Since the UK left the EU in January this year, new customs rules have been imposed on goods and gifts as the EU now treats post from the UK like that from any other non-EU country.
Parcels with a value of more than £39 would be liable for fees. Gifts under that amount remain free of any charges.
This rule does not apply to the sending of goods and gifts from Northern Ireland to the EU.
Customs declaration forms have to be clearly filled in and attached so that charges can be correctly levied or waived.
Consumer organisation Which? is warning that failure to know and stick to the rules carries the risk of parcels being delayed, the recipient being hit with having to pay fees, or even the gifts going missing.
Only one person out of 1,058 that were polled in September said they felt confident in their knowledge of the rule changes.
Half of those planning to send a gift to someone in the EU said they didn’t know anything about the new rules, and almost as many said they felt they only knew a little.
About 17 per cent of people are planning on sending Christmas gifts abroad this year, Which? said.
And a huge 83 per cent of them said they were planning to send gifts abroad with just over a month or less to go until the Christmas bank holidays.
Which? is warning that sending parcels to the EU can be troublesome and confusing, especially in the run-up to Christmas, citing its own survey findings.
It said that, post-Brexit, almost 10 per cent of its members had sent a gift to an address in an EU country.
Of these people, more than a third experienced delays, 30 per cent of them were hit by unexpected charges, and almost 10 per cent of them said the gift went missing.
Which? consumer rights expert Adam French toldThe Observer: “The changes brought about by Brexit have created a greater burden of customs paperwork for consumers and couriers alike.”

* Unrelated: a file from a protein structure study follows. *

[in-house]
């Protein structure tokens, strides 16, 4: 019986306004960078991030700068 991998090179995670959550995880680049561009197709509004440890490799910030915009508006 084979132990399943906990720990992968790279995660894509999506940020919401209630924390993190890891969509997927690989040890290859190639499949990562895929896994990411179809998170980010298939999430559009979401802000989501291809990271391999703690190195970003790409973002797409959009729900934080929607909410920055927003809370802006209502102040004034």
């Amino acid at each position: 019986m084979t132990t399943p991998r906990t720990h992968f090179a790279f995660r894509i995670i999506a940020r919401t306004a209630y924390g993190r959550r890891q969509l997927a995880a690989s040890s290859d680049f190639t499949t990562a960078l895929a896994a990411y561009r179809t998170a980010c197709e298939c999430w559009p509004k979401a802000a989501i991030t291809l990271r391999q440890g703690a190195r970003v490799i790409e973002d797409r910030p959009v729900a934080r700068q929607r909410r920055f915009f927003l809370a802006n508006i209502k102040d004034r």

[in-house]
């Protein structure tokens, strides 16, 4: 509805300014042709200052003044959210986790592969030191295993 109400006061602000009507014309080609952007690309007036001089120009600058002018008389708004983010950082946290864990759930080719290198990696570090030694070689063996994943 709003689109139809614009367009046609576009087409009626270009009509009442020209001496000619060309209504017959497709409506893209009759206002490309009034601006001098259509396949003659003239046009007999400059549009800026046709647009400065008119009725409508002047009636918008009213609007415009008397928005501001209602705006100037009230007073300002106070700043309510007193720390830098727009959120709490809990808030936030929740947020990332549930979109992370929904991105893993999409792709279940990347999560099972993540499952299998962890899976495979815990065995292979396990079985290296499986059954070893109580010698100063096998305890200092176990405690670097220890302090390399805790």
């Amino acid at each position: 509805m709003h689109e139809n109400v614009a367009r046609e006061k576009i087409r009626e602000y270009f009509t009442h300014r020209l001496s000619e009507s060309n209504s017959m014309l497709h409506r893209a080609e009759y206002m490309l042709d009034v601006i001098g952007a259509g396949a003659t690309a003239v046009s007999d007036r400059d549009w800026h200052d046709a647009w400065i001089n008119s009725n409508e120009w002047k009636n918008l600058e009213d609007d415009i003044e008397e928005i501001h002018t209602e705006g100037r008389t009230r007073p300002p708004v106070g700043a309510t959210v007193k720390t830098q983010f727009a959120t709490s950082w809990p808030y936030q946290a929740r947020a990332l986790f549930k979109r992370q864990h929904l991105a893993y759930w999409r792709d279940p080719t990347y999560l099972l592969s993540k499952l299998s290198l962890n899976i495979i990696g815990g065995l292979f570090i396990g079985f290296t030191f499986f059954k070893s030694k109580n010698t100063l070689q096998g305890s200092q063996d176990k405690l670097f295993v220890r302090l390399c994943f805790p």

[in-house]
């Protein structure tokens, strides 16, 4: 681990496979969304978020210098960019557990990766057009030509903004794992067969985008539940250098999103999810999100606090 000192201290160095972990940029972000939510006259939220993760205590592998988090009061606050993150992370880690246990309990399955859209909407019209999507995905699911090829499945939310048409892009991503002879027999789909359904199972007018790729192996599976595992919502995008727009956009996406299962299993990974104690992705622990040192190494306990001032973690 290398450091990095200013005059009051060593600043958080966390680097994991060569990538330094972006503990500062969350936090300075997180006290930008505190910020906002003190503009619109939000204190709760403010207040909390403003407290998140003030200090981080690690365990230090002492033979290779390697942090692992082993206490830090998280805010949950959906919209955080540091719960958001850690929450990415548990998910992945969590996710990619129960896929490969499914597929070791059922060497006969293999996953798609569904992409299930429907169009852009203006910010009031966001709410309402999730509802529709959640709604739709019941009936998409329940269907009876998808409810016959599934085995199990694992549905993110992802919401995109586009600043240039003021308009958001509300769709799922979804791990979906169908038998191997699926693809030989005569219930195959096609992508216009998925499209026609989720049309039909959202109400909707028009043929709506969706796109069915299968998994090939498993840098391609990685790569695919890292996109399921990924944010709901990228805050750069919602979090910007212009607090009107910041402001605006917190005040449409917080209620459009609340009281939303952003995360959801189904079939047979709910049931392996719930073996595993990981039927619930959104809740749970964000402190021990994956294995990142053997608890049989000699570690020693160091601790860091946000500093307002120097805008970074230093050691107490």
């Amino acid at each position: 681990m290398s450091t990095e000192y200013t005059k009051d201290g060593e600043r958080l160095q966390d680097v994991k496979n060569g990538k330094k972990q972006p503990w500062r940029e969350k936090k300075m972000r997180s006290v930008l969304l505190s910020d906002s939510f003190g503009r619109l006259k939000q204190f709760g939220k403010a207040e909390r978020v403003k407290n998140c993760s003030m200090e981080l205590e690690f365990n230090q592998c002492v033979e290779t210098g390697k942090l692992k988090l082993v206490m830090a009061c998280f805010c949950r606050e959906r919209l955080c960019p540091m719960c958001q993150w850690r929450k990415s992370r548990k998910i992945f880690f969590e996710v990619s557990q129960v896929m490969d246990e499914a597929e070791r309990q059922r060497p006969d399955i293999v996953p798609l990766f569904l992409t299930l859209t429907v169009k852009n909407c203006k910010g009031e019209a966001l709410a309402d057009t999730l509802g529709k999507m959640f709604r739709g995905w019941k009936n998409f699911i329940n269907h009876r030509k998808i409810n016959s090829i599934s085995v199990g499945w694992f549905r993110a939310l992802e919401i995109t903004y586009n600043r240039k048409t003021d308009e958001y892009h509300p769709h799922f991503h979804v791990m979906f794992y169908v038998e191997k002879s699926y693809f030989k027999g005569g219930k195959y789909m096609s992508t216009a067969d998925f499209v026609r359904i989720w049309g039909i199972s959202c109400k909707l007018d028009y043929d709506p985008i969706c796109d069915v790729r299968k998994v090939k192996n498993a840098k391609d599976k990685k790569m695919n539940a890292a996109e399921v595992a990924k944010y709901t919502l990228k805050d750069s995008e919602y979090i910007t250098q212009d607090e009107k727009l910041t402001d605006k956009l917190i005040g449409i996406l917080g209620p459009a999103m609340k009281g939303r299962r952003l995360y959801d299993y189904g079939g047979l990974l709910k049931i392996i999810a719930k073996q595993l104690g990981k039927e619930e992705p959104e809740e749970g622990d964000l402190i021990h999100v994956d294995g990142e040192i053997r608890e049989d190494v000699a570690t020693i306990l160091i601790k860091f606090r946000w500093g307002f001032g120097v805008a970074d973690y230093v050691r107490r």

While parcels with a value of £39 or less would not come with charges, those costing more than that amount would come with 20 per cent import VAT and courier handling fees.
Parcels with a value of more than £135 come with import VAT, courier handling fees, and possibly customs duty. Customs duty can be waived if there are documents proving that the goods were sent from the UK.
Typically, the recipient of the gift will have to pay the costs of customs processing or any handling fees and they must also pay any customs duties or taxes incurred in accordance with their region’s customs rules.
In addition to the charges and exemptions, senders also need to be aware that the customs form that would need to be completed depends on the value of what is being posted.
Royal Mail requires people to fill in and attach a CN22 form if the parcel has a value of £270 or less. A CN23 form is needed if a parcel has a value of more than £270.
Royal Mail has listed its last postal dates for shipping post and parcels internationally to reach their destination in time for Christmas.
They are, starting from next week:
Wednesday 1 December
Monday 6 December
Australia, Greece, Italy, New Zealand and Portugal
Wednesday 8 December
Africa, Central and South America, Asia, Far and Middle East
Friday 10 December
Cyprus, Malta and Sweden
Saturday 11 December
Eastern Europe (except Czechia, Poland and Slovakia), Turkey
Monday 13 December
Canada, Czech Republic, Finland, Poland and USA
Thursday 16 December
Austria, Belgium, Denmark, France, Germany, Iceland, Ireland, Luxembourg, Netherlands, Norway, Slovakia, Spain, Switzerland